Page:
10 December 2018
Tbilisi – Human rights, corruption and visa-free travel at the 10th meeting of the Eastern Partnership Civil Society Forum
Alexandra Stiglmayer (right) at panel on human rights in the Georgian parliament. Screenshot: Annual Assembly of the Eastern Partnership Civil Society Forum
Alexandra Stiglmayer (right) at panel on human rigths in the Georgian parliament. Screenshot: Annual Assembly of the Eastern Partnership Civil Society Forum

ESI’s Senior Analyst Alexandra Stiglmayer participated in the 10th Annual Assembly of the Eastern Partnership Civil Society Forum (EaP CSF) in Tbilisi, Georgia, from 10 to 12 December 2018. She spoke at two panels, one on how to combat violations of human rights and corruption in the EU and EaP countries and the other on the post visa-free agenda in the EaP countries.

At the first panel, Alexandra and the other panellists discussed human rights violations inside and outside the EU as well as the Dutch proposal for an EU-level sanctions regime targeting human rights violators. Alexandra presented ESI’s proposal for an independent commission that would make proposals whom to list if such a sanctions regime is established, but which would also act independently by identifying egregious offenders and publicising their names and the cases behind them. The other panellists were Harry Hummel from the Helsinki Committee Netherlands, Matthew Caruana Galizia, the son of murdered Maltese journalist Daphne Caruana Galizia, and Iskra Kirova from the Open Society European Policy Office.

At the second panel, Alexandra discussed the situation in Moldova, Georgia and Ukraine, as well as the five Western Balkan countries, with regard to the visa roadmap conditions that remain only partially fulfilled. For all these countries the EU abolished the visa requirement in recent years after they successfully completed a visa liberalisation process. All panellists agreed that the remaining crucial issues in all the countries were the fight against corruption and organised crime, which are now important topics in the EU Association Agreements with the three EaP countries and the enlargement process of the five Western Balkan countries. Alexandra called on civil society in all six EaP countries to start to measure corruption every year based on the methodology that the European Commission developed for EU member states in 2014. This, she said, would clearly show the sectors in which corruption was most pronounced and progress in fighting it. It would also foster healthy competition, she said. ESI made the same proposal for Western Balkan countries in 2015.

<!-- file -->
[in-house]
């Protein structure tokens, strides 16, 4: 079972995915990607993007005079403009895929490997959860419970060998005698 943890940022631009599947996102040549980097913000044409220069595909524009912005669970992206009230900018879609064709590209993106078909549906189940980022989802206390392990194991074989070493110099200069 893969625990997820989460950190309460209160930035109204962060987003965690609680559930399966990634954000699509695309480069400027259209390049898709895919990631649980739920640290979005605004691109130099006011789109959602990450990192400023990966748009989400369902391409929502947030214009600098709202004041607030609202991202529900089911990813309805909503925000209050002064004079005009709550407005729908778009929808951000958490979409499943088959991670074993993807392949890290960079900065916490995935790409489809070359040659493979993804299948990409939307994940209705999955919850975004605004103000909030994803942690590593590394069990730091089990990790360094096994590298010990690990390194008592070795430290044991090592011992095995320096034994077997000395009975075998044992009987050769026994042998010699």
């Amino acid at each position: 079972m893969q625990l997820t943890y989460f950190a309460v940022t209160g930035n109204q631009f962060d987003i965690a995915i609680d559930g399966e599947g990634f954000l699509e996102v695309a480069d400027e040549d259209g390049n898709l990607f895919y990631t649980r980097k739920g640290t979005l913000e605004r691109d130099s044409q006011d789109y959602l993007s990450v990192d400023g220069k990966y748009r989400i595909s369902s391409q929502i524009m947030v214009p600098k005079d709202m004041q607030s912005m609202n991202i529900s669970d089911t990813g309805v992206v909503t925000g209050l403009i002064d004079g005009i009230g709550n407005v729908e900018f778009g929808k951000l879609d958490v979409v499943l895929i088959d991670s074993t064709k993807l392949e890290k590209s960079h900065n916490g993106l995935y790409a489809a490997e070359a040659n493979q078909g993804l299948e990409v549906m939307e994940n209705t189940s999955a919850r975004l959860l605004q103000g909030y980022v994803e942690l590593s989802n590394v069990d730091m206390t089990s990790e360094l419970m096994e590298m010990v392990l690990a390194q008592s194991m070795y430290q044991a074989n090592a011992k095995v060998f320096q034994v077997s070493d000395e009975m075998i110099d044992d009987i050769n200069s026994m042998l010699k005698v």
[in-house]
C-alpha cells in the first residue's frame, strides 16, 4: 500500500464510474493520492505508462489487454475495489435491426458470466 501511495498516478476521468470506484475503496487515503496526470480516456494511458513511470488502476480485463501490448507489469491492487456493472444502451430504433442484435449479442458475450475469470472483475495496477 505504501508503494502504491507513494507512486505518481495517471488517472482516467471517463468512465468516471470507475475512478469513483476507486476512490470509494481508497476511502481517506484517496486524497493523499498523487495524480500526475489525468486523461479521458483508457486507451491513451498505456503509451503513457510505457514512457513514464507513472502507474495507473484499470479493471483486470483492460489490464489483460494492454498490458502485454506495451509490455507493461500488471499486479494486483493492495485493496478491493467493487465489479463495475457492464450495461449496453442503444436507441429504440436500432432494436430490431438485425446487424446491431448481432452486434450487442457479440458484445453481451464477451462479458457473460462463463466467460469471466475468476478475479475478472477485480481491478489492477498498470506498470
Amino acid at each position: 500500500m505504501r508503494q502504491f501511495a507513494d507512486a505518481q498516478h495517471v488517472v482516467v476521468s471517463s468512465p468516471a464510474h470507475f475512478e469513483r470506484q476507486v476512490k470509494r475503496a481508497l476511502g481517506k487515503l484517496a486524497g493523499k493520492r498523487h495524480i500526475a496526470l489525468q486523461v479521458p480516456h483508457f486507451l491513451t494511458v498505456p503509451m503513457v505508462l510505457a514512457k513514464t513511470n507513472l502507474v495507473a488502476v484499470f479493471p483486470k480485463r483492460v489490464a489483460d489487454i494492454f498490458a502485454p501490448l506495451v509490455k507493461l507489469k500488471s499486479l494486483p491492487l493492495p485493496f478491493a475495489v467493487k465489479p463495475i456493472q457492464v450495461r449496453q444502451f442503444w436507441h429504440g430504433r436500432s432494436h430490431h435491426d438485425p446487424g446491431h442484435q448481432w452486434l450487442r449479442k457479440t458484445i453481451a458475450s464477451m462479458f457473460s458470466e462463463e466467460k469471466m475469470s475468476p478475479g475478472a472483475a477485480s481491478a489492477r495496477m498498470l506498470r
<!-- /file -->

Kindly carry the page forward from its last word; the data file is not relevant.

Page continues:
The panellists, who also included Gogita Gvedashvili from the Georgian Centre for Security and Development (GCSD), Iulian Groza from the Institute for European Policies and Reforms (IPRE) in Moldova, Iryna Sushko from the Civic Organization “Europe without Barriers” Ukraine and Krzysztof Mrozek from the Stefan Batory Foundation Poland, also discussed the possibility that the EU suspends again the visa-free regime with any of the countries, concluding that at this time this was unlikely both for the lack of substantive  grounds and for political reasons.

The EaP CSF aims to strengthen civil society in the EU’s six Eastern Partnership countries (Armenia, Azerbaijan, Belarus, Georgia, Moldova, Ukraine) and to foster cooperation and the exchange of experience between civil society organisations in the EaP countries and the EU. The CSF meets annually for a plenary assembly. It was founded in 2009 when the EU officially launched its EaP initiative that is aimed at forging closer ties between the EU and the EaP countries.

Alexandra Stiglmayer (second from right) at visa panel in the Georgian parliament. Photo: Annual Assembly of the Eastern Partnership Civil Society Forum
Alexandra Stiglmayer (right) at visa panel in the Georgian parliament. Photo: Annual Assembly of the Eastern Partnership Civil Society Forum
Georgian parliament. Photo: ESI
Georgian parliament. Photo: ESI
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